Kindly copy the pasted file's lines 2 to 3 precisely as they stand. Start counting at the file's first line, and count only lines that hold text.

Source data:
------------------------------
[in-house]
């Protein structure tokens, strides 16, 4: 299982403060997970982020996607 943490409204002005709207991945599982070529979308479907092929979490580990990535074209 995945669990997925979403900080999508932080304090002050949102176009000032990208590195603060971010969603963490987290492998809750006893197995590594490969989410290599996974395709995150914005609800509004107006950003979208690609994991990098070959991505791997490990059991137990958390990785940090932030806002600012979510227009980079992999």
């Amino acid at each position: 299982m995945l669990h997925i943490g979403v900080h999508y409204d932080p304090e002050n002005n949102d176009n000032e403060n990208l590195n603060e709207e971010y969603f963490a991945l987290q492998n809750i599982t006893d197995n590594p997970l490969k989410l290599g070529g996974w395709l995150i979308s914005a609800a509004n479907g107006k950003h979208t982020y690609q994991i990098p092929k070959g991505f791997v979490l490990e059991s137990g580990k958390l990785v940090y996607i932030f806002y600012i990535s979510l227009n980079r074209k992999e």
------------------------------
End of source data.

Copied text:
């Protein structure tokens, strides 16, 4: 299982403060997970982020996607 943490409204002005709207991945599982070529979308479907092929979490580990990535074209 995945669990997925979403900080999508932080304090002050949102176009000032990208590195603060971010969603963490987290492998809750006893197995590594490969989410290599996974395709995150914005609800509004107006950003979208690609994991990098070959991505791997490990059991137990958390990785940090932030806002600012979510227009980079992999």
């Amino acid at each position: 299982m995945l669990h997925i943490g979403v900080h999508y409204d932080p304090e002050n002005n949102d176009n000032e403060n990208l590195n603060e709207e971010y969603f963490a991945l987290q492998n809750i599982t006893d197995n590594p997970l490969k989410l290599g070529g996974w395709l995150i979308s914005a609800a509004n479907g107006k950003h979208t982020y690609q994991i990098p092929k070959g991505f791997v979490l490990e059991s137990g580990k958390l990785v940090y996607i932030f806002y600012i990535s979510l227009n980079r074209k992999e």